Complete Mitochondrial Genomes of Ancient Canids Suggest a European Origin of Domestic Dogs
by Elizabeth Pennisi
The story of dogs began thousands of years ago, when gray wolves began sidling out of the shadows and into the company of humans. There’s little argument about that scenario—but plenty about when and where it took place, with the leading theories suggesting dogs were domesticated either in the Middle East or in East Asia. A study on page 871 draws on a new source of evidence, DNA from the fossils of ancient dogs and wolves, and comes to a third conclusion: Dogs originated in Europe, from a now-extinct branch of gray wolves.
The dogfight goes on. Based on the new study, “you will be hard-pressed to come up with a narrative about how dogs were not domesticated in Europe,” says Greger Larson, an evolutionary biologist at the University of Durham in the United Kingdom.
But some fans of the East Asia theory argue that the DNA examined, from cell organelles called mitochondria, cannot tell the whole story and that the analysis may be skewed because the ancient samples are primarily from Europe. “Critical observers will need more than mitochondrial DNA to be convinced,” says Stephen O’Brien, a geneticist at St. Petersburg State University in Russia, who says he is in neither dog origin camp…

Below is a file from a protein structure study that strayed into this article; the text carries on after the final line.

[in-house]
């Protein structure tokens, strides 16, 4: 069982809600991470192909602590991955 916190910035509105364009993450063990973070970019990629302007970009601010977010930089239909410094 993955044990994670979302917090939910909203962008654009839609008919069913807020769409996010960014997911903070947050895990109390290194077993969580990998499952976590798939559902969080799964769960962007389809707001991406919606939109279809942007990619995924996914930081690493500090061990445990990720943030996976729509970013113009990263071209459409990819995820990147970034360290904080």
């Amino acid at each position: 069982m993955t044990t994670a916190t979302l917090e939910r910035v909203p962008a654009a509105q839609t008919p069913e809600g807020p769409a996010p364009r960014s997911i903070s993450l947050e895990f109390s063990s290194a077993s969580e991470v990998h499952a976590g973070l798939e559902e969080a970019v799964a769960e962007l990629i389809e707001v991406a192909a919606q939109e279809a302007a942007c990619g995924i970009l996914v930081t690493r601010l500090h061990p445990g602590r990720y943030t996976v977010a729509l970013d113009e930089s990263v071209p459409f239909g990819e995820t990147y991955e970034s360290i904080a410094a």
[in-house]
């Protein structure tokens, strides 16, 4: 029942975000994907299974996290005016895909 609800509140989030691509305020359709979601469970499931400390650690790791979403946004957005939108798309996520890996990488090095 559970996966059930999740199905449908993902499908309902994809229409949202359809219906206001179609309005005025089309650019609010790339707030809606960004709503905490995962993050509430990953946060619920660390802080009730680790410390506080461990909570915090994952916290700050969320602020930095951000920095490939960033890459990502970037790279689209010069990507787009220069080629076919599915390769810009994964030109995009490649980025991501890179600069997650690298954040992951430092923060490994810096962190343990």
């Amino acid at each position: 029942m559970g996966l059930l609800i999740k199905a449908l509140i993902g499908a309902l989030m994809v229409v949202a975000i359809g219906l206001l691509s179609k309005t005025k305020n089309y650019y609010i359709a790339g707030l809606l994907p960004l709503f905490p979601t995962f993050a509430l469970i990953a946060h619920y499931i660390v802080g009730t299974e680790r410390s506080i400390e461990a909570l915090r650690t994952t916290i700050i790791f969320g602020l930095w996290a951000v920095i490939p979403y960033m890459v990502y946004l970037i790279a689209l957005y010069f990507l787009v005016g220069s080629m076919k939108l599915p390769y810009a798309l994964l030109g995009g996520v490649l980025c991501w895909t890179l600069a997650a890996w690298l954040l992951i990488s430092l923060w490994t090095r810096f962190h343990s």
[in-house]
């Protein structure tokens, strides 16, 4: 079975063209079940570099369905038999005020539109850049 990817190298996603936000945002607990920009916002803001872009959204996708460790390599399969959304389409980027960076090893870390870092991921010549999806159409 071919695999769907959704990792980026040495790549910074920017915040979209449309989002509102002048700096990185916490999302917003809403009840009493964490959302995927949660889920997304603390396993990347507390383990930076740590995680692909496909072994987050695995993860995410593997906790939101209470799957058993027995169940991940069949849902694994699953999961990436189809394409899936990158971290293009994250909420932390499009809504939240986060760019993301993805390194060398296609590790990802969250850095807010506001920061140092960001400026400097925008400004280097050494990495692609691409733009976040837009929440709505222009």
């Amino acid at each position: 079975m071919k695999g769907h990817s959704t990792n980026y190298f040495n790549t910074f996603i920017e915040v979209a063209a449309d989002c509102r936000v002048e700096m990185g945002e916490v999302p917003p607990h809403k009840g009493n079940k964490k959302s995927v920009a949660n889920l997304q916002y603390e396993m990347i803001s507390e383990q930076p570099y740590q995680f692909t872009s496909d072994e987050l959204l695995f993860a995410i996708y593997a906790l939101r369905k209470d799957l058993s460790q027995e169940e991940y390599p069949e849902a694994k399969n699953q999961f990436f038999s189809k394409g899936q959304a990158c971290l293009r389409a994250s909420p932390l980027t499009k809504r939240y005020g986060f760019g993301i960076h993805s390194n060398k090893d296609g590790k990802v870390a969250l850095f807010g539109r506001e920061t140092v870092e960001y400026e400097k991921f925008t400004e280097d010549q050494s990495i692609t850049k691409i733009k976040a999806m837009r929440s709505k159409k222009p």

The nematode wormCaenorhabditis elegans is an excellent model for understanding the genetic control of development and physiology. It was the first multicellular organism whose genome was completely sequenced.
Bats and Dolphins Evolved Echolocation in Same Way
by Elizabeth Pennisi
Dolphins and bats don’t have much in common, but they share a superpower: Both hunt their prey by emitting high-pitched sounds and listening for the echoes. Now, a study shows that this ability arose independently in each group of mammals from the same genetic mutations. The work suggests that evolution sometimes arrives at new traits through the same sequence of steps, even in very different animals. The research also implies that this convergent evolution is common—and hidden—within genomes, potentially complicating the task of deciphering some evolutionary relationships between organisms.
Nature is full of examples of convergent evolution, wherein very distantly related organisms wind up looking alike or having similar skills and traits: Birds, bats, and insects all have wings, for example. Biologists have assumed that these novelties were devised, on a genetic level, in fundamentally different ways. That was also the case for two kinds of bats and toothed whales, a group that includes dolphins and certain whales, that have converged on a specialized hunting strategy called echolocation. Until recently, biologists had thought that different genes drove each instance of echolocation and that the relevant proteins could change in innumerable ways to take on new functions…